Paul shared a parable with the Galatians that equated them with a child heir, who before maturity was no more than a servant. As he was explaining how this applied to the Galatians he was about to describe what happened in the fullness of time.
Galatians 4:4-11 (KJV)
But when the fulness of the time was come, God sent forth his Son, made of a woman, made under the law,
To redeem them that were under the law, that we might receive the adoption of sons.
And because ye are sons, God hath sent forth the Spirit of his Son into your hearts, crying, Abba, Father.
Wherefore thou art no more a servant, but a son; and if a son, then an heir of God through Christ.
Howbeit then, when ye knew not God, ye did service unto them which by nature are no gods.
But now, after that ye have known God, or rather are known of God, how turn ye again to the weak and beggarly elements, whereunto ye desire again to be in bondage?
Ye observe days, and months, and times, and years.
I am afraid of you, lest I have bestowed upon you labour in vain.
When the time was right, God sent his Son, Yeshua the Messiah, as a baby, subject to the same Law that all mankind was subject to, the Torah (verse 4). God's purpose in sending His Son was to redeem those that are under the Law so that they might receive the adoption of sons and daughters (verse 5). Paul made this personal as he changed "them" to "we." As believers the Galatians were indeed sons and daughters of God and through the Spirit of God's Son they were entitled to call God, "Abba" meaning father (verse 6). As these Galatians came to faith they were no longer servants (remember the child heir), but sons and daughters, and therefore heirs of God through Messiah (verse 7).
In verse 8 Paul began to describe what had been going on with the Galatians. He acknowledged that before faith (when they didn't know God) they served them which were not really gods. This is the state of the unbeliever. Even if someone is an atheist and claims that they don't follow any religion, they serve Satan and the forces aligned against God. In the case of the Galatians they were primarily pagans, serving the Great Goddess Mother (see previous post). But now the Galatian believers were saved. In verse 9 Paul related something about the Galatians that he was surprised at, that even though they were believers, they had turned again to the weak and beggarly elements that they had served before. He asked, "Why do you desire to be in bondage again?"
Again, traditional Christianity has tried to interpret verse 9 as stating that the Galatians were turning back to weak and beggarly elements, meaning the Torah, but this is not possible. These elements are the same as those in verse 3, the occult, spiritual forces that characterize life before faith. By returning to these pagan practices the Galatians were placing themselves back into bondage. Paul couldn't understand why they wanted to do that.
Verse 10 confirms that the practices that the Galatians were involved with were not Torah practices. They were observing days, months, times, and years. The Jews were specifically forbidden to observe times in Leviticus and Deuteronomy.
Leviticus 19:26 (KJV)
Ye shall not eat any thing with the blood: neither shall ye use enchantment, nor observe times.
Deuteronomy 18:10 (KJV)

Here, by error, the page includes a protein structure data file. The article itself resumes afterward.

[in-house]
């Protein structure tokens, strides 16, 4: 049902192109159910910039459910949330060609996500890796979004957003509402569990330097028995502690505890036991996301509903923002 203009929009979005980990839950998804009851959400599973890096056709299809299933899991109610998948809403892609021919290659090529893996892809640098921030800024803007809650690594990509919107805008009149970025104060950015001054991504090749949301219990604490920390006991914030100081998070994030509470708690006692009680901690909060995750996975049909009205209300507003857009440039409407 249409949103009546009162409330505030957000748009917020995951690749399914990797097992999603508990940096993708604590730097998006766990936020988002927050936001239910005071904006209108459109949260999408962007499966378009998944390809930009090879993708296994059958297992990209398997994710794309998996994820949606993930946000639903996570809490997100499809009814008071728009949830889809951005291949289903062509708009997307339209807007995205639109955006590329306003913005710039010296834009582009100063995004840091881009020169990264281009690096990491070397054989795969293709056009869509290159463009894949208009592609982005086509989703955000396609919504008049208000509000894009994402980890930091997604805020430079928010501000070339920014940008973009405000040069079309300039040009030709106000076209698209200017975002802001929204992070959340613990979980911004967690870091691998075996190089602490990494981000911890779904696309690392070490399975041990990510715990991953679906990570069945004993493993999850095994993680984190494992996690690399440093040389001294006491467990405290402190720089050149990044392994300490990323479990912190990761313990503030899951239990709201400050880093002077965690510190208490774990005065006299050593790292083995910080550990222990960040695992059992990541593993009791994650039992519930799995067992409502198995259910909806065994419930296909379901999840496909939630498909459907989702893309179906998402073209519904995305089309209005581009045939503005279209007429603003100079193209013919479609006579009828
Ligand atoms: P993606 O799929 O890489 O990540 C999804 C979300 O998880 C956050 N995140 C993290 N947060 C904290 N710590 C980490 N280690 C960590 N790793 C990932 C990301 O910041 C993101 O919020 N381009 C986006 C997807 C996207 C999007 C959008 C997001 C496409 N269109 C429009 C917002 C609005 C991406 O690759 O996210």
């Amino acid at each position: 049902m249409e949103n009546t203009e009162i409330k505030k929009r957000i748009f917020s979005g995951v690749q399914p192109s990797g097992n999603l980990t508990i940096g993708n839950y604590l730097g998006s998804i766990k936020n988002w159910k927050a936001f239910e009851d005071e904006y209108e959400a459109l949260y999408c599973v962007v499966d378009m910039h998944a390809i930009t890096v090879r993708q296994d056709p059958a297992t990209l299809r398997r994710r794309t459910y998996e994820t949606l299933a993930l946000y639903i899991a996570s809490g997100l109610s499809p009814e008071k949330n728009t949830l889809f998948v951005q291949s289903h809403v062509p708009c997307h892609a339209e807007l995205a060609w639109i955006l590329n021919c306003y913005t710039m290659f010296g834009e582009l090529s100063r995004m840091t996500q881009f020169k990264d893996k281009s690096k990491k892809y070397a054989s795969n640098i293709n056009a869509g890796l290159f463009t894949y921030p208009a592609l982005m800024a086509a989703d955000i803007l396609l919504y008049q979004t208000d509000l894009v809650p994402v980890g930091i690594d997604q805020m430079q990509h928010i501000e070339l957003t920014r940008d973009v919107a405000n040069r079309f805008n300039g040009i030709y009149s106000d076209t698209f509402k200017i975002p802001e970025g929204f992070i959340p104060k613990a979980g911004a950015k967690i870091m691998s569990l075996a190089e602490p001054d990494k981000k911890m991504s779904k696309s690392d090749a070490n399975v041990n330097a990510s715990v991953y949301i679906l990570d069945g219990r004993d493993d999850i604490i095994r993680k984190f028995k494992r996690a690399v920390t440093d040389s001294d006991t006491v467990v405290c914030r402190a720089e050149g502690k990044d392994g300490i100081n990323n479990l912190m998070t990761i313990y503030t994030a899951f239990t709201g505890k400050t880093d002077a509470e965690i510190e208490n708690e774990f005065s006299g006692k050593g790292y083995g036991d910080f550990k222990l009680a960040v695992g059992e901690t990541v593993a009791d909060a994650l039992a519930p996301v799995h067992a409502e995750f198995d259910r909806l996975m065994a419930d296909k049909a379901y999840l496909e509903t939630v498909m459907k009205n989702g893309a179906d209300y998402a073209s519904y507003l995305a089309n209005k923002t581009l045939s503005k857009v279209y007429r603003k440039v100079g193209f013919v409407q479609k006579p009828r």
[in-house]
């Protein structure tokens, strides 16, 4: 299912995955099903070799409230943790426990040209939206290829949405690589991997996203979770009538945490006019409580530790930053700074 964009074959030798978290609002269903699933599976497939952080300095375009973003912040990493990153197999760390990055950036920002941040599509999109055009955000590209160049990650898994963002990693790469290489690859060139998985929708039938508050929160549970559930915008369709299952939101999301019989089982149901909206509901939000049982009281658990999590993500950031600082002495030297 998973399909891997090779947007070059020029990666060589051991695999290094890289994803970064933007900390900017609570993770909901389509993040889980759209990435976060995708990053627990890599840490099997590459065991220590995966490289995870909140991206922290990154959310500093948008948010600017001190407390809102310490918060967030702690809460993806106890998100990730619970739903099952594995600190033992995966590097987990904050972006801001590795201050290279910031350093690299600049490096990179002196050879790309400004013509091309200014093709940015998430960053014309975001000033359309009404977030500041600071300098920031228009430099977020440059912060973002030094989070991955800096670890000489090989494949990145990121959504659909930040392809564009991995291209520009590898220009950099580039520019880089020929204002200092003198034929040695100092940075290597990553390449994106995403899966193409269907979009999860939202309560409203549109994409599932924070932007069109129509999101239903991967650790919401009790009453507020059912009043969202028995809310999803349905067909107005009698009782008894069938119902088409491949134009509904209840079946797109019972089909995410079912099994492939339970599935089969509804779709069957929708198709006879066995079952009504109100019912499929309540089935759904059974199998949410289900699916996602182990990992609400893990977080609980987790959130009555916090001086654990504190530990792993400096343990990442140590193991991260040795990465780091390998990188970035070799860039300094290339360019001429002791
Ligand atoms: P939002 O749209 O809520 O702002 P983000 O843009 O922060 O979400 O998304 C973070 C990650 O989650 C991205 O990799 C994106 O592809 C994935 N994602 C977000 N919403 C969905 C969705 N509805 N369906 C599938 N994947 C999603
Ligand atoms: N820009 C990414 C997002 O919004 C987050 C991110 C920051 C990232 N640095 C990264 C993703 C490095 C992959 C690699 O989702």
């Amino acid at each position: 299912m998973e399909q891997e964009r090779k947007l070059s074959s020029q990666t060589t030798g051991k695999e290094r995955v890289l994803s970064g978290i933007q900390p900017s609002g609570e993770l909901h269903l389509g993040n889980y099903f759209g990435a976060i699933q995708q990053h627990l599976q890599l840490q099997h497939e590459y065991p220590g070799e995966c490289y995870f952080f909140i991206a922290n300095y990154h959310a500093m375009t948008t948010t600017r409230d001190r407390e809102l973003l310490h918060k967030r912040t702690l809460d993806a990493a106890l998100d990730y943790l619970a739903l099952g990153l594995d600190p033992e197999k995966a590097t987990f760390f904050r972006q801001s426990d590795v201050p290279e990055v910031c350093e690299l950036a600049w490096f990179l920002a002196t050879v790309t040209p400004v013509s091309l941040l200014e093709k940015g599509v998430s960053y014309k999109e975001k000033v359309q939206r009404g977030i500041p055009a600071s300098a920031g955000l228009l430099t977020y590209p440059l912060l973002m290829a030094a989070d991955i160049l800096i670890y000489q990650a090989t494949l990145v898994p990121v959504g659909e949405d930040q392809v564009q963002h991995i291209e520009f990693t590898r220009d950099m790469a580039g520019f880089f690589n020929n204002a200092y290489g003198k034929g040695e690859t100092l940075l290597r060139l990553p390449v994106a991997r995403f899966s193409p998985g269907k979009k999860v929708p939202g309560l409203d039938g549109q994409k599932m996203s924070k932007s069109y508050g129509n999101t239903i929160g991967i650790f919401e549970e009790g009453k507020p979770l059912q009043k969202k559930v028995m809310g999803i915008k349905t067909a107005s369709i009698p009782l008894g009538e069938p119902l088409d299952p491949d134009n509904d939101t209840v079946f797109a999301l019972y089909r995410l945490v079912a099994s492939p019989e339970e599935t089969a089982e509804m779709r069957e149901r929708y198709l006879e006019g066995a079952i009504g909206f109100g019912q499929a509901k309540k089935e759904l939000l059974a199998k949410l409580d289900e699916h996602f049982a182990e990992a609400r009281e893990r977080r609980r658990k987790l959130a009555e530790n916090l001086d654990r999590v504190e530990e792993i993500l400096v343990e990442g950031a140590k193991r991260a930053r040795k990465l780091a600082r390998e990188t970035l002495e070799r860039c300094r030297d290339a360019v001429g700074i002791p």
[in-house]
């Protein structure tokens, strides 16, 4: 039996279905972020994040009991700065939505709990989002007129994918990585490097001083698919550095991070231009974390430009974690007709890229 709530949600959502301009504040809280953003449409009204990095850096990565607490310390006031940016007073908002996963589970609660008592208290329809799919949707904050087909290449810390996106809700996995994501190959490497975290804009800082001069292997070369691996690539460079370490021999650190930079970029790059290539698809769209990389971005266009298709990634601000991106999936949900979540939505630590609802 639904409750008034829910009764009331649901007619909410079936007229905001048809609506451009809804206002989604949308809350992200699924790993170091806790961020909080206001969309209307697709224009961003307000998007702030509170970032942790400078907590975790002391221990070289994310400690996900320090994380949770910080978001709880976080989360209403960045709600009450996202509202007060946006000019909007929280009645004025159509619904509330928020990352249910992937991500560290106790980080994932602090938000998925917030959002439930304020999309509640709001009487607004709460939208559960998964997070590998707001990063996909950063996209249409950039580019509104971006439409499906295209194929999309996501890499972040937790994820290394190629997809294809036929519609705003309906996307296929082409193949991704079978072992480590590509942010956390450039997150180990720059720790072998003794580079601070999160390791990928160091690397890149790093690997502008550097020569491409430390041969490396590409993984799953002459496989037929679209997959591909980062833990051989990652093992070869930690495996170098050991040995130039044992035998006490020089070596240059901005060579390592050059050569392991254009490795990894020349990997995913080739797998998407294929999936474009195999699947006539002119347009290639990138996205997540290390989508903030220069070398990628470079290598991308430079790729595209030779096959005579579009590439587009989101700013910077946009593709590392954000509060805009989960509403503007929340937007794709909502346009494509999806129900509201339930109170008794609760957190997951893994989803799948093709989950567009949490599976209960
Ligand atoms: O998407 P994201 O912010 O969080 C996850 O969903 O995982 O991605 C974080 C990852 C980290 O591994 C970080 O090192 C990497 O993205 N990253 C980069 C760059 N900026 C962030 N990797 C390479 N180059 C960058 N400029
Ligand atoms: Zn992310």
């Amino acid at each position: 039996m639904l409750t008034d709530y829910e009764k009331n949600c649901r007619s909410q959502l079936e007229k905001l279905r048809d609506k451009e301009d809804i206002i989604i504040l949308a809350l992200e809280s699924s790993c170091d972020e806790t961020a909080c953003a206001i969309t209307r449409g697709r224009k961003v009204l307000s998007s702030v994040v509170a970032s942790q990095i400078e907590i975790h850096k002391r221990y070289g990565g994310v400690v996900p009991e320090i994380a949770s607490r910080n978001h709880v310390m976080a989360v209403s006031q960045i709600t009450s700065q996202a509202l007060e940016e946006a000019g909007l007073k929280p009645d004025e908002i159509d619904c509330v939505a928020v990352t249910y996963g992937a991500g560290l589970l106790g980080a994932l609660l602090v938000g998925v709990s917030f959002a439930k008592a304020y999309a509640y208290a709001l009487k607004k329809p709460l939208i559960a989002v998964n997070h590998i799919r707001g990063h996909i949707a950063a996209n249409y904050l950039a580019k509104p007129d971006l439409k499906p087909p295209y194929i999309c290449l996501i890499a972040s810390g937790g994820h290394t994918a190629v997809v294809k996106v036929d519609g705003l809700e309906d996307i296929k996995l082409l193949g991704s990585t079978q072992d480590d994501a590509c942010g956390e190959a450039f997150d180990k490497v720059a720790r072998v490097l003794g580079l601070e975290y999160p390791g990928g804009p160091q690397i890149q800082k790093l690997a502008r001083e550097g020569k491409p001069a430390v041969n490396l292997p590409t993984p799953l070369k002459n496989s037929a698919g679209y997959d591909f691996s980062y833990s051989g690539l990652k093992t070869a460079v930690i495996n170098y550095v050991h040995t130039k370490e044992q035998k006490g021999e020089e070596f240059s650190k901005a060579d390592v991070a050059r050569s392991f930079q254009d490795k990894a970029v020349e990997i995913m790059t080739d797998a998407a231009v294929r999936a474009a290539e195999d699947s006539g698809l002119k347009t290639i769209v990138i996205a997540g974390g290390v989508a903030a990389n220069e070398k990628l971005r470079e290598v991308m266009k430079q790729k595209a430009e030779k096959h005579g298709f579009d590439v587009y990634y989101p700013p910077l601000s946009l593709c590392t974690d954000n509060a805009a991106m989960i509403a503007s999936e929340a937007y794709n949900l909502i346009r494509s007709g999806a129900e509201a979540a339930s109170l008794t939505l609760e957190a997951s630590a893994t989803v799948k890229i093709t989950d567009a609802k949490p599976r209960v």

There shall not be found among you any one that maketh his son or his daughter to pass through the fire, or that useth divination, or an observer of times, or an enchanter, or a witch,
Deuteronomy 18:14 (KJV)
For these nations, which thou shalt possess, hearkened unto observers of times, and unto diviners: but as for thee, the LORD thy God hath not suffered thee so to do.
God was warning his people about engaging in occult practices. This ties in with verse 8's summary of what the Galatians had come out of. Again, since the Galatians had primarily been pagans, any return could not be to Judaism, since they had not come out of Judaism.
Then in verse 11 Paul ended this section by saying that he was afraid that he had labored amongst them in vain. Imagine how Paul's heart must have ached, knowing that he had sown the Gospel message, that it was received, and yet, the Galatians were turning back to paganism?
Today in Christianity we are a lot like the Galatians. Many have been saved mightily and have committed their lives to Yeshua, but have returned to paganism without even knowing it. Most of us know that occult practices like horoscopes, seances, and tarot cards are wrong, but there are other practices that are just as bad that are slipping into the church in the guise of good practice. Contemplative prayer, walking of labyrinths, and lectio divina are just some of them. But perhaps even more insidious are the practices that we have participated in for hundreds of years, not realizing that they come from paganism. These are practices that Paul would have denounced based on this chapter of Galatians. They are the observance of pagan holidays such as Halloween, Christmas, Easter, Lent, Advent, and Sunday Sabbath. We have Christianized them, but slapping a Christian theme onto a pagan holiday doesn't make it Christian.
Instead, God gave us feast days as stated in Leviticus, which many Christians push aside because they don't want to be Jewish or they have misunderstood various writings in the New Testament. Besides, if a person wants to celebrate Yeshua's birth or His resurrection, the Lord's feasts in Leviticus already point to Messiah. The Feast of Tabernacles, likely when Yeshua was born, reflects His dwelling (or tabernacling) with us. The Feast of First Fruits (right after Passover), when Yeshua was raised from the dead, reflects His resurrection. We don't need pagan holidays as replacements, nor do we want to find ourselves in the same place as the Galatians. Let us commit to pure Christian practices!
In the next post, Paul continued speaking to the Galatians in a personal way.